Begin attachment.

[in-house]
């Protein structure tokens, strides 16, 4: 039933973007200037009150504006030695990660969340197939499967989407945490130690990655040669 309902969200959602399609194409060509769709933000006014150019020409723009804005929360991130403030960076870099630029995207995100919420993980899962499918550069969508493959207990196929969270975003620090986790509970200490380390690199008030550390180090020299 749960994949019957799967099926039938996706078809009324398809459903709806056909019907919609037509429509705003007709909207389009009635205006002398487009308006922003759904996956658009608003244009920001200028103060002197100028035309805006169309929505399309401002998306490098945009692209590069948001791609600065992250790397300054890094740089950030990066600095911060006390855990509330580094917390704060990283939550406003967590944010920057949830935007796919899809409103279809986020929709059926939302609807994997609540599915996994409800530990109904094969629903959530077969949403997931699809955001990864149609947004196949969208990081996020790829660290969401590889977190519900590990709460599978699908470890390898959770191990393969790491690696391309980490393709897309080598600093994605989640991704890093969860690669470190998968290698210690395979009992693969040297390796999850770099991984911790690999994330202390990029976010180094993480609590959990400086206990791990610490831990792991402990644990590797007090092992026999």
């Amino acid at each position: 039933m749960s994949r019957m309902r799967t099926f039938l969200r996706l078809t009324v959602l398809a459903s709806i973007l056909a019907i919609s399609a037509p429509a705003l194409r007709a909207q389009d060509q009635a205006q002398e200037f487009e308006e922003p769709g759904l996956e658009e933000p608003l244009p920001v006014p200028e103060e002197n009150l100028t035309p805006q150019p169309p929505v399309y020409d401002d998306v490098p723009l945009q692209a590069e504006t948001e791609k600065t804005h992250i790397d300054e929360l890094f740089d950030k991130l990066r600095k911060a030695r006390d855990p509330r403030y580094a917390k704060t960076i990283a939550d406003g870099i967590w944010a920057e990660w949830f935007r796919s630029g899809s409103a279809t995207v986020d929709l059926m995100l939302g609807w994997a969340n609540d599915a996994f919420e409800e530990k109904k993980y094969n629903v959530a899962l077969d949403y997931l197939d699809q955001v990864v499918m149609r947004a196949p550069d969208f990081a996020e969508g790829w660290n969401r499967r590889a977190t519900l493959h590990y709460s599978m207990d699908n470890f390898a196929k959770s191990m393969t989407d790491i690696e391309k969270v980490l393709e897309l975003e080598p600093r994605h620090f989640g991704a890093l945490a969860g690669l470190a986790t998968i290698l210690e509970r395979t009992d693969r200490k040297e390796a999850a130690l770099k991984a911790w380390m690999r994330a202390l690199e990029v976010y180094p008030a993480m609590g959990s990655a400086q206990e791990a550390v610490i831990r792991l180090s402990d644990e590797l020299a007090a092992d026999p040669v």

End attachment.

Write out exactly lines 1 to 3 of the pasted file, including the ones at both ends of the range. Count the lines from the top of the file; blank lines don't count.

[in-house]
């Protein structure tokens, strides 16, 4: 039933973007200037009150504006030695990660969340197939499967989407945490130690990655040669 309902969200959602399609194409060509769709933000006014150019020409723009804005929360991130403030960076870099630029995207995100919420993980899962499918550069969508493959207990196929969270975003620090986790509970200490380390690199008030550390180090020299 749960994949019957799967099926039938996706078809009324398809459903709806056909019907919609037509429509705003007709909207389009009635205006002398487009308006922003759904996956658009608003244009920001200028103060002197100028035309805006169309929505399309401002998306490098945009692209590069948001791609600065992250790397300054890094740089950030990066600095911060006390855990509330580094917390704060990283939550406003967590944010920057949830935007796919899809409103279809986020929709059926939302609807994997609540599915996994409800530990109904094969629903959530077969949403997931699809955001990864149609947004196949969208990081996020790829660290969401590889977190519900590990709460599978699908470890390898959770191990393969790491690696391309980490393709897309080598600093994605989640991704890093969860690669470190998968290698210690395979009992693969040297390796999850770099991984911790690999994330202390990029976010180094993480609590959990400086206990791990610490831990792991402990644990590797007090092992026999």
């Amino acid at each position: 039933m749960s994949r019957m309902r799967t099926f039938l969200r996706l078809t009324v959602l398809a459903s709806i973007l056909a019907i919609s399609a037509p429509a705003l194409r007709a909207q389009d060509q009635a205006q002398e200037f487009e308006e922003p769709g759904l996956e658009e933000p608003l244009p920001v006014p200028e103060e002197n009150l100028t035309p805006q150019p169309p929505v399309y020409d401002d998306v490098p723009l945009q692209a590069e504006t948001e791609k600065t804005h992250i790397d300054e929360l890094f740089d950030k991130l990066r600095k911060a030695r006390d855990p509330r403030y580094a917390k704060t960076i990283a939550d406003g870099i967590w944010a920057e990660w949830f935007r796919s630029g899809s409103a279809t995207v986020d929709l059926m995100l939302g609807w994997a969340n609540d599915a996994f919420e409800e530990k109904k993980y094969n629903v959530a899962l077969d949403y997931l197939d699809q955001v990864v499918m149609r947004a196949p550069d969208f990081a996020e969508g790829w660290n969401r499967r590889a977190t519900l493959h590990y709460s599978m207990d699908n470890f390898a196929k959770s191990m393969t989407d790491i690696e391309k969270v980490l393709e897309l975003e080598p600093r994605h620090f989640g991704a890093l945490a969860g690669l470190a986790t998968i290698l210690e509970r395979t009992d693969r200490k040297e390796a999850a130690l770099k991984a911790w380390m690999r994330a202390l690199e990029v976010y180094p008030a993480m609590g959990s990655a400086q206990e791990a550390v610490i831990r792991l180090s402990d644990e590797l020299a007090a092992d026999p040669v």